They didn't give you more money they just gave you more days?

Yeah, we just had days we didn't get any money.

Okay, gotcha. Did they pay you royalties for albums sold and stuff like that?

No, not at all. We were doing gigs and getting pyro and stuff like that they would foot the bill for some of that stuff. But we didn't get anything. The only thing we got was I had to give up my job at the time and I had to go on the dole or like income support and that was 30 pounds a week. So we had to come off the dole and Neat Records gave us, the three of us 30 pounds a week each. So that's all the royalties we ever got.

Same as getting the dole. Were you still living with your parents at that time?

No, I'd moved out. I was living with a girlfriend moving around different places. We had a flat where all the band gear was kept and we used to go rehearsing at nighttime, that's all we could afford. And we had this flat in Wallsend and we kept all the gear there and when we finished rehearsal, we'd go back there and we'd start writing lyrics and things and having a drink. It became kind of a band flat.

From the collection of Abaddon

So who came up with those evil quotes on the back of the first few albums like "We drink the vomit of the priests, make love with the dying whore..." and stuff like that?

I think it was a mixture of all of us. I'm not even sure if Clive might've had some hand in it before that. But yeah, we all had a hand in all of that. Like I say, coming back from rehearsals and things, we’d just spill stuff out and write it down. We didn't have anything to record it on. We just sort of wrote it all down. Somebody would say, what was that, sort of come up with a line and another line and another line and then write it all down, and then sort of put it all together. And I still do this now. I'll be sitting watching TV at night sometimes and something'll come in my head.

So I've got to have a pad beside me with a pen or pencil or something. I just scribble it down quickly and it doesn't make any sense in context but then you can throw some of the lines on it and I can take it to the other guys in the band, especially Steve [Hoggart, bassist/singer in Abaddon], who is an old punk. I'll take it to Steve and I'll say, "I've got these few ideas they weren't based on anything specific or maybe they were based on a hanging, somebody hanging themselves or somebody threatened to hang themselves and how the family responded to that, you know and how much hurt it's caused."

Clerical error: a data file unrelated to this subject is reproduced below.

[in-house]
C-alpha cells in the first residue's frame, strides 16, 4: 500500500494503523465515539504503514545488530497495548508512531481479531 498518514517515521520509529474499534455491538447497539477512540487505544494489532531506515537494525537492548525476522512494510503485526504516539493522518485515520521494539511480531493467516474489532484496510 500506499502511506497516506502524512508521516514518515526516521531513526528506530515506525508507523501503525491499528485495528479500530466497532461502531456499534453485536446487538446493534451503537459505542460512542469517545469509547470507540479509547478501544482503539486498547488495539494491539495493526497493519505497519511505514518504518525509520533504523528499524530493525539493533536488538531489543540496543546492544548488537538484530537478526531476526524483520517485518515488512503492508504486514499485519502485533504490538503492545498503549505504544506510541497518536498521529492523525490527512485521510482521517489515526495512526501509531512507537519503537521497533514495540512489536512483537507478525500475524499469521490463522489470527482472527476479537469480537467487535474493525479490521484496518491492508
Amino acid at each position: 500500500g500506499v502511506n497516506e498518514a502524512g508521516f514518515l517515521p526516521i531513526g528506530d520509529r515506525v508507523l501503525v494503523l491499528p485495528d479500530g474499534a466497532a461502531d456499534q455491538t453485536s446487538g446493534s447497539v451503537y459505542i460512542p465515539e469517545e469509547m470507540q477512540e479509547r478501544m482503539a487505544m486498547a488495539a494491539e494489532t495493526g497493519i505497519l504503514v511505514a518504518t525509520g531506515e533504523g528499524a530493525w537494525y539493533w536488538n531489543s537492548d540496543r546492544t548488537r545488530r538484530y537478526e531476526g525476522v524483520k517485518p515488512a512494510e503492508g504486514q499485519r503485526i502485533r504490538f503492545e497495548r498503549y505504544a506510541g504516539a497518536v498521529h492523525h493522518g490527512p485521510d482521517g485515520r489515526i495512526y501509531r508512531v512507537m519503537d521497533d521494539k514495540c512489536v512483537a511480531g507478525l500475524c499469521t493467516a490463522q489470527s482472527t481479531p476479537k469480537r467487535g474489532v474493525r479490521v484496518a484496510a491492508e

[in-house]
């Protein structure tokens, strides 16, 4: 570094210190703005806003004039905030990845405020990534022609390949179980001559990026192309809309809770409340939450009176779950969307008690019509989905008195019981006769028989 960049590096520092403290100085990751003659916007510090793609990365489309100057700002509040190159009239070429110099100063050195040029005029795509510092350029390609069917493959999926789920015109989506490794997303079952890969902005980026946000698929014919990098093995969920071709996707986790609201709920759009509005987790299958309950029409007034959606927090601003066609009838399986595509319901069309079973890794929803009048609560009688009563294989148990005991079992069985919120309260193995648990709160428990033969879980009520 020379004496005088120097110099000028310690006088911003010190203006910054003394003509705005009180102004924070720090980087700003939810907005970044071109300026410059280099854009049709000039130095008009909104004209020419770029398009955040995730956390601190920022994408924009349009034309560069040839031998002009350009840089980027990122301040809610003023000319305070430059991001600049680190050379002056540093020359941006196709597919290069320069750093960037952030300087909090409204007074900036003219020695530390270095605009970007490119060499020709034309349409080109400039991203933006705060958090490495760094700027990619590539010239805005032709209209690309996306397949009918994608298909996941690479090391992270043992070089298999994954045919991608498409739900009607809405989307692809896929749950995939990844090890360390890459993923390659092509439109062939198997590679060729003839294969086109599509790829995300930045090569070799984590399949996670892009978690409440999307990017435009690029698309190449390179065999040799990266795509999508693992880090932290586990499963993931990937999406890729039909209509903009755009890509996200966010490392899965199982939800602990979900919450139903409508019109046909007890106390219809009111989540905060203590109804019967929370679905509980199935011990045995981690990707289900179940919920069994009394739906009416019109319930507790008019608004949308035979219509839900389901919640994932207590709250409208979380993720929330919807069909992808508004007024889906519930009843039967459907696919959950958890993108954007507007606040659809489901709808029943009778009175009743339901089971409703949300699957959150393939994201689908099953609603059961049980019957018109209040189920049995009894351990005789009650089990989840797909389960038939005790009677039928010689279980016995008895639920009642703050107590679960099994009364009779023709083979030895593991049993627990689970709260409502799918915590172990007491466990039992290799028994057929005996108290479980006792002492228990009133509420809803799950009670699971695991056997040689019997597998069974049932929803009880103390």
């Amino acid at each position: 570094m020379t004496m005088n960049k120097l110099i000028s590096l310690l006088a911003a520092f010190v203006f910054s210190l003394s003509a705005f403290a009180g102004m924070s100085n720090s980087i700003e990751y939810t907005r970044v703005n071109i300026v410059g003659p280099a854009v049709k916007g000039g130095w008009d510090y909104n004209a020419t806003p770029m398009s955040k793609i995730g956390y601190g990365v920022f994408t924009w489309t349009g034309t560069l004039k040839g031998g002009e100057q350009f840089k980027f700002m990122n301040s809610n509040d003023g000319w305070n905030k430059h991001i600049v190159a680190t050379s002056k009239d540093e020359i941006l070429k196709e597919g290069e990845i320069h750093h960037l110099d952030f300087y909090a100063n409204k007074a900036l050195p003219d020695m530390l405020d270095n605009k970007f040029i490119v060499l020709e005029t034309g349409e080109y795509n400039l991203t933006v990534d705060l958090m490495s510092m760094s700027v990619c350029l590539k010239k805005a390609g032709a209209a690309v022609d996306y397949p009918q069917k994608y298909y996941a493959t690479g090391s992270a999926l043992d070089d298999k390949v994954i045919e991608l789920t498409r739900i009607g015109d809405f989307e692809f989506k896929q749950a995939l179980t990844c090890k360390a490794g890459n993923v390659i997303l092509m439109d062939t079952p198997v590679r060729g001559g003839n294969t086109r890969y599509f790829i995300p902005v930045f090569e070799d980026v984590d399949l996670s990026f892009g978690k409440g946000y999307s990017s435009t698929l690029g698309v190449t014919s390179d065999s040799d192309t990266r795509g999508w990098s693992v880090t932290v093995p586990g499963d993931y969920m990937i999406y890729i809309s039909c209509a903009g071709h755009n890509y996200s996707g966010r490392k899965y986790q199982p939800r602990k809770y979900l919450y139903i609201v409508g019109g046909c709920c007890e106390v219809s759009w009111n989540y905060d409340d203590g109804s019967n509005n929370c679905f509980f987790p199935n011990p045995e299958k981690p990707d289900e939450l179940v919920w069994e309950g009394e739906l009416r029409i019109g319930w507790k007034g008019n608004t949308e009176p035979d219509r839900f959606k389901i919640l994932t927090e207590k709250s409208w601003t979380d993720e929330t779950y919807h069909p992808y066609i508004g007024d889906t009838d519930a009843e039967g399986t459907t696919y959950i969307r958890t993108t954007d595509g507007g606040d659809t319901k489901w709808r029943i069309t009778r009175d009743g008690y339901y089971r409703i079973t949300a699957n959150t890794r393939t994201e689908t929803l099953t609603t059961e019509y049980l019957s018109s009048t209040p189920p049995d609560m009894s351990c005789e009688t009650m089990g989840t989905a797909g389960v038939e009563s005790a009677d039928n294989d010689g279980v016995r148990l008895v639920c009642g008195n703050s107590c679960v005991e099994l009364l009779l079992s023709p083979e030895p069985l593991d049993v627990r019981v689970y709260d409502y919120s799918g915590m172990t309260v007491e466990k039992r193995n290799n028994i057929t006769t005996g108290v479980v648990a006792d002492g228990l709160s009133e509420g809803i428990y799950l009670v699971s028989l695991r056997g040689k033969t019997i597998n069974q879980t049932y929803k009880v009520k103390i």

Then that'll inspire him to add some other stuff and then we kind of come up with a riff one time and we'll be playing it and Steve goes, "I remember those those lyrics you give me, I've written a few more, and let's try it with this song." That's the kind of cathartic way I've always worked and it's always worked for me. It's always been a band thing, you know?

From the collection of Anthony Allen Begnal

Definitely. What's your favorite album credit description/credit (Venom was never listed as just guitar, bass, drums etc)? You're always credited as something like "Barbarian guardian to the seven gates of hell" or "World War Three" instead of drummer. What's your favorite one of those?

I suppose I like that one. Just again, it was another thing that other people weren't doing. Which is another thing that was on the album where people were looking at everything, you know, the photographs, the logos, the pentagrams, all of this before you even put the record on, you know. Whether it was a single or it was an album or a video it was always about being as over the top as possible in as many things as possible.

So what's the 125 inter-city Express? That was one of your credits on Black Metal.

[Laughs] That was a train that was being developed at the time, which ran from Newcastle to Edinburgh in Scotland. It was called the 125 because it did 125 miles an hour. Which, not many trains did in the 70s. It was supposed to get you from London to Edinburgh in three hours.

From the collection of Anthony Allen Begnal

Nice. Okay, back when Metallica was opening for you guys on the Seven Dates of Hell tour in '84 did you realize they were destined for superstardom at the time, or were you like, they're just a band or whatever?

Not really, because we also had like Slayer open for us, we had Exodus open for us. We had Sepultura, Cradle of Filth, Sodom, Destruction, bands from all over the world that looked like they could be superstars and Metallica were just one of the bands, to be honest. They seemed to be enthusiastic, crazy young kids when we were playing with them. And we were young ourselves and we were crazy.

But then you know, they were like two or three years younger than us even. I mean, it's like us going to America for the first time. You know, it was like a whole new world, a million differences and they were the same in Europe, you know? Kids in a sweet shop that hadn't been drinking very long and they weren't very good at it. But they were incredible to watch, they were fantastic. But so was Slayer.

My favorite band was always Exodus of those bunch. We just had so many bands that we were working with that were opening up for us that everywhere we went, there was another Metallica. I didn't expect them to be like an AC/DC size band but then again, I grew up with bands, like I said, with bands like Tygers, and Fist and Raven and lalalalala. Any one of those could have been Metallica, you know?

Yeah, I hear you. What what did you think about the audiences in the States compared to what you were used to in the UK? Particularly that Staten Island show?

it got crazy. American audiences were fucking insane, completely over the top. I hadn't seen stage diving before. People were diving off everything you know, off the PA, off balconies, it was insane. And then we went to Europe, into Eastern Europe and they were fucking over the top and then you go to South America and it's, you know what I mean? Every time we go somewhere, every time we do something, it's just this form of music just goes through the fucking roof and everywhere is so enthusiastic.